They go to school with fear, live at home with fear, speak quietly and with fear, eat with fear when there is not enough for the rest of the family, walk down the street with fear, do not go out at night for fear if they go out alone during the day they they are afraid of being robbed, if they go to a party night they are afraid of coming back raped, they are afraid of getting pregnant, they are afraid when they become pregnant, they are afraid that they don’t want to be mothers and they can’t say it, they are afraid when they look for work in their communities, not knowing if they will fall into a network of sexual exploitation in the capital, they are afraid to go to the river to wash because many times they are abused there, they are afraid of their brother and father’s friends those who drink at home are afraid that someone will walk between their sheets one night. They are afraid.
In Guatemala, most girls and adolescents have every reason to be afraid. 91.09% of medical examinations in 2022 for sexual offenses were of girls and adolescents. And sex education only exists on the networks or television because many of the authorities who practice double standards believe that comprehensive sex education should not be offered in educational institutions because it would “encourage debauchery”.
70.2% of cases reported to the Ministry of Public Affairs (MP) between 2018 and April 2022 corresponded to the crime of human trafficking against adolescents between the ages of 13 and 17. Of all the registered cases of human trafficking, 79% of the victims under the age of 18 are girls and minor women, according to the complaints registered in the last five years by the deputy. The second most affected group are girls between the ages of 8 and 12, with 19% of cases. And yet, much of society continues to normalize violence against girls’ bodies, with the excuse that it’s always been that way.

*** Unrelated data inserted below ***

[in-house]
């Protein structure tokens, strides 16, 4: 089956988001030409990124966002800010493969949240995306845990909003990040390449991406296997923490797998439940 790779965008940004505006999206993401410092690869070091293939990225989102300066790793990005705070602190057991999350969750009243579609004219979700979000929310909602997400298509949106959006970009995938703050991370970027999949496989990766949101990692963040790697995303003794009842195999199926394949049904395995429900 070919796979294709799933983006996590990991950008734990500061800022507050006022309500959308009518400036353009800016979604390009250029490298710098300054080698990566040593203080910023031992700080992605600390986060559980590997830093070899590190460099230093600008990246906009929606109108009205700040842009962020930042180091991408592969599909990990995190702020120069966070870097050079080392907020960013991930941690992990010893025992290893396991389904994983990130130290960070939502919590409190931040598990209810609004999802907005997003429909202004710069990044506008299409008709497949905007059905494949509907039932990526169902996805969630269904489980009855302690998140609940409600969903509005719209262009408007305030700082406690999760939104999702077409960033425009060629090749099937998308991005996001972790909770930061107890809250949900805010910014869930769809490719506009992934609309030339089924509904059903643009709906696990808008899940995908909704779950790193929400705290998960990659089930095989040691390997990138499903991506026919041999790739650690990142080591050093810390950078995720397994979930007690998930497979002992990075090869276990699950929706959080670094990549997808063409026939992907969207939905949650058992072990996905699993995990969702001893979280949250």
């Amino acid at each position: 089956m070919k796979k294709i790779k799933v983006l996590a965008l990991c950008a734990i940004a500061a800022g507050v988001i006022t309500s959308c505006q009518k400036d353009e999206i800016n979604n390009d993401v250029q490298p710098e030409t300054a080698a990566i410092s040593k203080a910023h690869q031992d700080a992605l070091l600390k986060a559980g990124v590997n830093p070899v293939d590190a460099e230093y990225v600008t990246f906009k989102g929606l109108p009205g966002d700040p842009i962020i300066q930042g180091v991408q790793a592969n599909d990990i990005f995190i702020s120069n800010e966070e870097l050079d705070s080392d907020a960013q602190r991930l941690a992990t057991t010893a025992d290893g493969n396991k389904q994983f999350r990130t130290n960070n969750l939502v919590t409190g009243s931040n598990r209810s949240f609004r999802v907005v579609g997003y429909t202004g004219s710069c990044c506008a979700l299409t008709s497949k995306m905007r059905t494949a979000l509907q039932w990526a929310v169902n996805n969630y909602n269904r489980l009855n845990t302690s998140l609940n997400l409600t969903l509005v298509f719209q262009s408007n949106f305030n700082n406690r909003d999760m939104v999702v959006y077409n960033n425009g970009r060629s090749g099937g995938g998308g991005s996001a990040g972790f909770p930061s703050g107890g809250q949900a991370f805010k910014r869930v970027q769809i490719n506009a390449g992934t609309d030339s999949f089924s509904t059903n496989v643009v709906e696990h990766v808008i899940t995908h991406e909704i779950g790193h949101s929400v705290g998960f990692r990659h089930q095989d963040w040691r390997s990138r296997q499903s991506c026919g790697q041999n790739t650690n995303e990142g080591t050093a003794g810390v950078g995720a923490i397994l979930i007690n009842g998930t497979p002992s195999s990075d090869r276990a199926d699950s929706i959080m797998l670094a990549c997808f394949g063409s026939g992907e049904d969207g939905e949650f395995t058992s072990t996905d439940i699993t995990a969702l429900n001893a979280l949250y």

And no, that’s not normal. And no, the answer cannot be that they do not go out, that they are always accompanied, that they are locked up and their lives are hindered so that something does not happen to them. And no, an adult raping a 9-year-old girl is not her fault. And no, it is not their fault that they were born in a country without sufficient education, health care, security, food or tenderness. It is the environment that must protect and it is the adults who must ensure the girls’ rights and their well-being.
Between January and May 2022 alone, 58 girls and adolescents died violently; this gives a monthly average of 11.6 violent deaths of girls and adolescents. And I won’t go on with this new poetry that statistics have become, but everywhere we look, girls in this country have it very difficult. To be born a girl in Guatemala is for many an act of heroism from day one.
Daniela, a young woman from Switzerland, visited a place of shelter and protection for girls and adolescents who have survived sexual violence and human trafficking in Guatemala. They asked her how the girls in her country live, how they go to school, if they go out often, if they are happy, what they like to eat, if they have learned to draw and dance, among many other things. She told them that they were going to school alone and that no girl could be left without studying, not one. Everyone turned to look, their eyes widened, and they said almost in chorus, “I want to live there.”
We ask why. Some of the answers are in the figures from the previous paragraphs, but many add the blows received, illiteracy, never knew the sea, never went to the cinema or played football, did not eat the three meals, must be sold from the age of 9 , to support their little brothers, non-Spanish speakers like others, sexually transmitted diseases, the shame of carrying guilt that is not theirs, and not being able to return to their communities.
Girls have rights. We were reminded. To life, to family, to tenderness, to roof, to health and education. They have a right to their bodies. They have a right to be girls. That’s what they told us.